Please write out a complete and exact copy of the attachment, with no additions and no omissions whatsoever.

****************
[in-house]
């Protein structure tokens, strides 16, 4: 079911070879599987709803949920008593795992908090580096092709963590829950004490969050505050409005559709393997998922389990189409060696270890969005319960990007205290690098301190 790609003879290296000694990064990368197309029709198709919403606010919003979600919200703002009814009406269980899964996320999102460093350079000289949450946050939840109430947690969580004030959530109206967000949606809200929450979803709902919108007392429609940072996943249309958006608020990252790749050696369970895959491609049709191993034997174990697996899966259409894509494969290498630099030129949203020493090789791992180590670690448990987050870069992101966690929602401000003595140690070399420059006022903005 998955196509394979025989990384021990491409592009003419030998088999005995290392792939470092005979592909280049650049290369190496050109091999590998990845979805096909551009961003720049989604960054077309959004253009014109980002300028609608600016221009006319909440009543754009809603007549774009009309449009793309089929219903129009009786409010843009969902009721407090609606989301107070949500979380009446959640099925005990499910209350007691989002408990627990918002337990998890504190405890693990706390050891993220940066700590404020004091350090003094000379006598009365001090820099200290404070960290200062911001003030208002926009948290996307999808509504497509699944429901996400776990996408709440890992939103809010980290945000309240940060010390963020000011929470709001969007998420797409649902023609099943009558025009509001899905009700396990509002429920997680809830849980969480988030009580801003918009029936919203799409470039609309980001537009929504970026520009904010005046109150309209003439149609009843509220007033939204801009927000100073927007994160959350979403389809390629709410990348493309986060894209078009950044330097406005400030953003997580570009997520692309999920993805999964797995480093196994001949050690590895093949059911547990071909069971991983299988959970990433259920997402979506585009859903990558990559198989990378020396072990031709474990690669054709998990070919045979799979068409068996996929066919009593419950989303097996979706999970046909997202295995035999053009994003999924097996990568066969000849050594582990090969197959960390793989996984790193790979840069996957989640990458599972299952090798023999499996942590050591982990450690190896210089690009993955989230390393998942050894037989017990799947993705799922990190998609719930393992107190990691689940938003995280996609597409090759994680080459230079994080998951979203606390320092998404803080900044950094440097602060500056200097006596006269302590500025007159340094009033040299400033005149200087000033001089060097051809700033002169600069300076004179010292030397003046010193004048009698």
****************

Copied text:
[in-house]
């Protein structure tokens, strides 16, 4: 079911070879599987709803949920008593795992908090580096092709963590829950004490969050505050409005559709393997998922389990189409060696270890969005319960990007205290690098301190 790609003879290296000694990064990368197309029709198709919403606010919003979600919200703002009814009406269980899964996320999102460093350079000289949450946050939840109430947690969580004030959530109206967000949606809200929450979803709902919108007392429609940072996943249309958006608020990252790749050696369970895959491609049709191993034997174990697996899966259409894509494969290498630099030129949203020493090789791992180590670690448990987050870069992101966690929602401000003595140690070399420059006022903005 998955196509394979025989990384021990491409592009003419030998088999005995290392792939470092005979592909280049650049290369190496050109091999590998990845979805096909551009961003720049989604960054077309959004253009014109980002300028609608600016221009006319909440009543754009809603007549774009009309449009793309089929219903129009009786409010843009969902009721407090609606989301107070949500979380009446959640099925005990499910209350007691989002408990627990918002337990998890504190405890693990706390050891993220940066700590404020004091350090003094000379006598009365001090820099200290404070960290200062911001003030208002926009948290996307999808509504497509699944429901996400776990996408709440890992939103809010980290945000309240940060010390963020000011929470709001969007998420797409649902023609099943009558025009509001899905009700396990509002429920997680809830849980969480988030009580801003918009029936919203799409470039609309980001537009929504970026520009904010005046109150309209003439149609009843509220007033939204801009927000100073927007994160959350979403389809390629709410990348493309986060894209078009950044330097406005400030953003997580570009997520692309999920993805999964797995480093196994001949050690590895093949059911547990071909069971991983299988959970990433259920997402979506585009859903990558990559198989990378020396072990031709474990690669054709998990070919045979799979068409068996996929066919009593419950989303097996979706999970046909997202295995035999053009994003999924097996990568066969000849050594582990090969197959960390793989996984790193790979840069996957989640990458599972299952090798023999499996942590050591982990450690190896210089690009993955989230390393998942050894037989017990799947993705799922990190998609719930393992107190990691689940938003995280996609597409090759994680080459230079994080998951979203606390320092998404803080900044950094440097602060500056200097006596006269302590500025007159340094009033040299400033005149200087000033001089060097051809700033002169600069300076004179010292030397003046010193004048009698």